EMDR (Eye Movement Desensitization and Reprocessing) is a therapeutic technique that has proven effective in treating a wide range of issues, including PTSD (Post-traumatic Stress Disorder), panic attacks, phobias, dissociative disorders, depression, alcoholism and addictions, and low self-esteem, among others. It helps clients to process both “big T” traumas (caused by such events as war experiences, assaults, and car accidents) and “little T” traumas (caused by anything that takes away from a client’s positive self-image, such as emotional abuse and neglect). Many controlled research studies have proven that it is effective in treating trauma, often in a much shorter period of time than traditional talk therapy.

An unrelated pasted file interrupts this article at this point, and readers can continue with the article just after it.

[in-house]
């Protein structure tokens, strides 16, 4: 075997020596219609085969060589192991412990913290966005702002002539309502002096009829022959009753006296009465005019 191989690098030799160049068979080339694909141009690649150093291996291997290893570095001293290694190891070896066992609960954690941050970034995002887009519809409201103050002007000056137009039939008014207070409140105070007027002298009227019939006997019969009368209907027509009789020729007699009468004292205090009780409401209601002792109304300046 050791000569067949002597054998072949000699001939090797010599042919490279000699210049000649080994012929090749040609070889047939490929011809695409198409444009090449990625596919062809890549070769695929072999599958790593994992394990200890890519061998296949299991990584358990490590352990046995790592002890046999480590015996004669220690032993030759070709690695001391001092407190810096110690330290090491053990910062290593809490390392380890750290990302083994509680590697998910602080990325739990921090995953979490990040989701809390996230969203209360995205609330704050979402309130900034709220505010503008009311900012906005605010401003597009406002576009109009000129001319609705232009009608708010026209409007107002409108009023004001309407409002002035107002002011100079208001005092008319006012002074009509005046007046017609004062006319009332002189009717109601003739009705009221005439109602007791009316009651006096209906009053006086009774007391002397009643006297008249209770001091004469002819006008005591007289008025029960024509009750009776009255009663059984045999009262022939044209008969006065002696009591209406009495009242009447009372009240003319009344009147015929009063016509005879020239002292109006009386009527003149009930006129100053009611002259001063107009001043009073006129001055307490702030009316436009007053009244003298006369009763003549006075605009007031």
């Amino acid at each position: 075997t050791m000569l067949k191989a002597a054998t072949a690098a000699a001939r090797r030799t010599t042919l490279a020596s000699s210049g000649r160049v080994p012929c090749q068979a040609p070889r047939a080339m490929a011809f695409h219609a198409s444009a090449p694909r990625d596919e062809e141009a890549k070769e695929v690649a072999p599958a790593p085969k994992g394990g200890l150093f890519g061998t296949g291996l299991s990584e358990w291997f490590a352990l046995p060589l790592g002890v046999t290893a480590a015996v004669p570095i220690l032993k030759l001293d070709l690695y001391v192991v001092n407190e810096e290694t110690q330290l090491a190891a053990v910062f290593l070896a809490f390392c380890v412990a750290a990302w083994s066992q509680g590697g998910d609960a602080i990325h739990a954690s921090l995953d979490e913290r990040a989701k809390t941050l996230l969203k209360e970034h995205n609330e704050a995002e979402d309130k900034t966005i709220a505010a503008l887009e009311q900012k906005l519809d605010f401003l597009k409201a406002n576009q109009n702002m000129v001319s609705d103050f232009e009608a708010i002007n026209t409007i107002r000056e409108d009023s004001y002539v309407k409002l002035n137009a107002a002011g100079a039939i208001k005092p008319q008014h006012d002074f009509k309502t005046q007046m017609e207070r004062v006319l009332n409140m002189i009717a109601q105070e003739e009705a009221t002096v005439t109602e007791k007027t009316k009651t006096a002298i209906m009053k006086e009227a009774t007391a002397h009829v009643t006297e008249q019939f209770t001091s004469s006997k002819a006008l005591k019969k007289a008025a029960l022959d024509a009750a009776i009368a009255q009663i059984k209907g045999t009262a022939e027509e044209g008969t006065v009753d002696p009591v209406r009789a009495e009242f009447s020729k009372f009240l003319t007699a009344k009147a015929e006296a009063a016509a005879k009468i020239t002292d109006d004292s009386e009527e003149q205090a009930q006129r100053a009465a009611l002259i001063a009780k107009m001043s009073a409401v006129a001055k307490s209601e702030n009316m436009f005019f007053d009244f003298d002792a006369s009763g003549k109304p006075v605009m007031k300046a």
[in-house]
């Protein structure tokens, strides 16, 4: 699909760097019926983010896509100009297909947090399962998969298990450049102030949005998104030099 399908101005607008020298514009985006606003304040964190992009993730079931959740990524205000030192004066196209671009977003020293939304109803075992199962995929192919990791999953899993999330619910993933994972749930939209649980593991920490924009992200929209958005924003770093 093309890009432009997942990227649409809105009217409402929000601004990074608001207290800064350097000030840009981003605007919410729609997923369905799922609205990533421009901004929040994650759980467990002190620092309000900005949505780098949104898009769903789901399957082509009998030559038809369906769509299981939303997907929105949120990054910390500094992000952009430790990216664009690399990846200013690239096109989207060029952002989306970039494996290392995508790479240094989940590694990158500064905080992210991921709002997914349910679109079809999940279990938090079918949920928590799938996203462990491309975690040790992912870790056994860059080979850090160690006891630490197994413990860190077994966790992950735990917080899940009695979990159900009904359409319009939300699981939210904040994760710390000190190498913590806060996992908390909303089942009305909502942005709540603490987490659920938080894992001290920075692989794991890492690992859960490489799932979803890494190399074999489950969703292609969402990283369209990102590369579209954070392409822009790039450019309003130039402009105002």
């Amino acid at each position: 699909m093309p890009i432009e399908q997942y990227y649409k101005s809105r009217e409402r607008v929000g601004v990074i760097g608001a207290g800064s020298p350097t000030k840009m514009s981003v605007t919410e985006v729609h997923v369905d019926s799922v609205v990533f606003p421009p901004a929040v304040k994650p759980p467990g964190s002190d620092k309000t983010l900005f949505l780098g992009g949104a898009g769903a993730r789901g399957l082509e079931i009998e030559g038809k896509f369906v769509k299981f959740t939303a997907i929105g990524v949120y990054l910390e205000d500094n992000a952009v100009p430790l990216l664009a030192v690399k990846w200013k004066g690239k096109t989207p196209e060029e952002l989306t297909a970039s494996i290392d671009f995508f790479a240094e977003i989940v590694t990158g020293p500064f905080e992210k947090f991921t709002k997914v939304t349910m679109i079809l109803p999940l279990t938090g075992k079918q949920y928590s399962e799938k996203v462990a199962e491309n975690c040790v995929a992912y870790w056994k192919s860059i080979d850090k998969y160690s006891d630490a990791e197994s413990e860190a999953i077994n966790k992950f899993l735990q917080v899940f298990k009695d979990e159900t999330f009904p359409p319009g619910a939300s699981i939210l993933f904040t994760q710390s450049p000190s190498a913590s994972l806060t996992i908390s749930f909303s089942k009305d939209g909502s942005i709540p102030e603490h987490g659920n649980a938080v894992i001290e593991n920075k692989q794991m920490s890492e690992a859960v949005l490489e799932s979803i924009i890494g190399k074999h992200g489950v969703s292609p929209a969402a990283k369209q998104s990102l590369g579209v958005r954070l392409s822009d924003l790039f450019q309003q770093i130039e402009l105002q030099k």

When someone has a traumatic experience, the memory of that experience is stored improperly in the brain, so that, emotionally, it feels like it is still going on. EMDR treatment enables the brain to reprocess the memory so that it is put in its proper context. The client still remembers the incident, but it no longer has the emotional charge it once did. It is thought that EMDR works like REM (rapid eye movement) sleep in helping people to process distressing memories.
I am an EMDRIA-trained EMDR therapist. For more information about EMDR, please visit emdria.org.